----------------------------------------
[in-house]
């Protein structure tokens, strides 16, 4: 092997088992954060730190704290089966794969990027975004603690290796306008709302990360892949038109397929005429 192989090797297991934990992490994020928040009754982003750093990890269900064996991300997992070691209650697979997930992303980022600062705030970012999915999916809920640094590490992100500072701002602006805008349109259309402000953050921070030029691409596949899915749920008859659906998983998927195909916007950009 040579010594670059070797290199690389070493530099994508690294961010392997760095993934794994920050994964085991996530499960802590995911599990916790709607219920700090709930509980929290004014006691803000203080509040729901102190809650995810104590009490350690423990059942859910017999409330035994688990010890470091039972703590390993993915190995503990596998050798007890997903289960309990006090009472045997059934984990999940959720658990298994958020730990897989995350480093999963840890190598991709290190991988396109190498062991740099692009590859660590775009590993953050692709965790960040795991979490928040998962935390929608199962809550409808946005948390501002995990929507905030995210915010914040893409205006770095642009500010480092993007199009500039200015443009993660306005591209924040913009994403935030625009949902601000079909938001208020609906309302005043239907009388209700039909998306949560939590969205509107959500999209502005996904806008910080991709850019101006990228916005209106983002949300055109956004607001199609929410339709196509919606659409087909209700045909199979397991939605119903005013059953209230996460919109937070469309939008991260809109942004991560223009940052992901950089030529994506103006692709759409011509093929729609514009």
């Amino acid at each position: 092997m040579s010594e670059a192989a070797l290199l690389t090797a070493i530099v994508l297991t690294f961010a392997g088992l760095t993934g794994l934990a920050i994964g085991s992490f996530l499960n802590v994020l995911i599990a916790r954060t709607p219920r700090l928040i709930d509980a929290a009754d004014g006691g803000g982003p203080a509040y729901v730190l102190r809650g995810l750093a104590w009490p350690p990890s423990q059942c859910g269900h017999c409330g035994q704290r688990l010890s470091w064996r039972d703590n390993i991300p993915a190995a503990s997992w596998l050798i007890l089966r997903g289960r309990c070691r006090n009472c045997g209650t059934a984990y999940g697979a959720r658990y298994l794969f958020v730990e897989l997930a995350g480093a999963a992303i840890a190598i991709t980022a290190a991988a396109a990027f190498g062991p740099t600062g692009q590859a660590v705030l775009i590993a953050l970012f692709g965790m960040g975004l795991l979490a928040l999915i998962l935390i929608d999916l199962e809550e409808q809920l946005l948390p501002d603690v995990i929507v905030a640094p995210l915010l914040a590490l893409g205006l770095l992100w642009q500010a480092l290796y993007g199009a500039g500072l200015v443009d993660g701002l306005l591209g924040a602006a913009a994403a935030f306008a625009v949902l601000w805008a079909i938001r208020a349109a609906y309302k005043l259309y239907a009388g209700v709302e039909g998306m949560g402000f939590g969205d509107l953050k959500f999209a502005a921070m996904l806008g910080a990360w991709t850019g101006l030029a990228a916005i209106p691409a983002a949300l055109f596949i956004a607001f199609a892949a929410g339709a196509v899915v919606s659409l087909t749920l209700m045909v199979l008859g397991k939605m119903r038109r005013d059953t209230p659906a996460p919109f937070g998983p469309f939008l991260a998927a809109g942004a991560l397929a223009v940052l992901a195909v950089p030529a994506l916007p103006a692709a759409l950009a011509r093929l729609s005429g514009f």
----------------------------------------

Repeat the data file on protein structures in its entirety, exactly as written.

[in-house]
């Protein structure tokens, strides 16, 4: 092997088992954060730190704290089966794969990027975004603690290796306008709302990360892949038109397929005429 192989090797297991934990992490994020928040009754982003750093990890269900064996991300997992070691209650697979997930992303980022600062705030970012999915999916809920640094590490992100500072701002602006805008349109259309402000953050921070030029691409596949899915749920008859659906998983998927195909916007950009 040579010594670059070797290199690389070493530099994508690294961010392997760095993934794994920050994964085991996530499960802590995911599990916790709607219920700090709930509980929290004014006691803000203080509040729901102190809650995810104590009490350690423990059942859910017999409330035994688990010890470091039972703590390993993915190995503990596998050798007890997903289960309990006090009472045997059934984990999940959720658990298994958020730990897989995350480093999963840890190598991709290190991988396109190498062991740099692009590859660590775009590993953050692709965790960040795991979490928040998962935390929608199962809550409808946005948390501002995990929507905030995210915010914040893409205006770095642009500010480092993007199009500039200015443009993660306005591209924040913009994403935030625009949902601000079909938001208020609906309302005043239907009388209700039909998306949560939590969205509107959500999209502005996904806008910080991709850019101006990228916005209106983002949300055109956004607001199609929410339709196509919606659409087909209700045909199979397991939605119903005013059953209230996460919109937070469309939008991260809109942004991560223009940052992901950089030529994506103006692709759409011509093929729609514009």
């Amino acid at each position: 092997m040579s010594e670059a192989a070797l290199l690389t090797a070493i530099v994508l297991t690294f961010a392997g088992l760095t993934g794994l934990a920050i994964g085991s992490f996530l499960n802590v994020l995911i599990a916790r954060t709607p219920r700090l928040i709930d509980a929290a009754d004014g006691g803000g982003p203080a509040y729901v730190l102190r809650g995810l750093a104590w009490p350690p990890s423990q059942c859910g269900h017999c409330g035994q704290r688990l010890s470091w064996r039972d703590n390993i991300p993915a190995a503990s997992w596998l050798i007890l089966r997903g289960r309990c070691r006090n009472c045997g209650t059934a984990y999940g697979a959720r658990y298994l794969f958020v730990e897989l997930a995350g480093a999963a992303i840890a190598i991709t980022a290190a991988a396109a990027f190498g062991p740099t600062g692009q590859a660590v705030l775009i590993a953050l970012f692709g965790m960040g975004l795991l979490a928040l999915i998962l935390i929608d999916l199962e809550e409808q809920l946005l948390p501002d603690v995990i929507v905030a640094p995210l915010l914040a590490l893409g205006l770095l992100w642009q500010a480092l290796y993007g199009a500039g500072l200015v443009d993660g701002l306005l591209g924040a602006a913009a994403a935030f306008a625009v949902l601000w805008a079909i938001r208020a349109a609906y309302k005043l259309y239907a009388g209700v709302e039909g998306m949560g402000f939590g969205d509107l953050k959500f999209a502005a921070m996904l806008g910080a990360w991709t850019g101006l030029a990228a916005i209106p691409a983002a949300l055109f596949i956004a607001f199609a892949a929410g339709a196509v899915v919606s659409l087909t749920l209700m045909v199979l008859g397991k939605m119903r038109r005013d059953t209230p659906a996460p919109f937070g998983p469309f939008l991260a998927a809109g942004a991560l397929a223009v940052l992901a195909v950089p030529a994506l916007p103006a692709a759409l950009a011509r093929l729609s005429g514009f």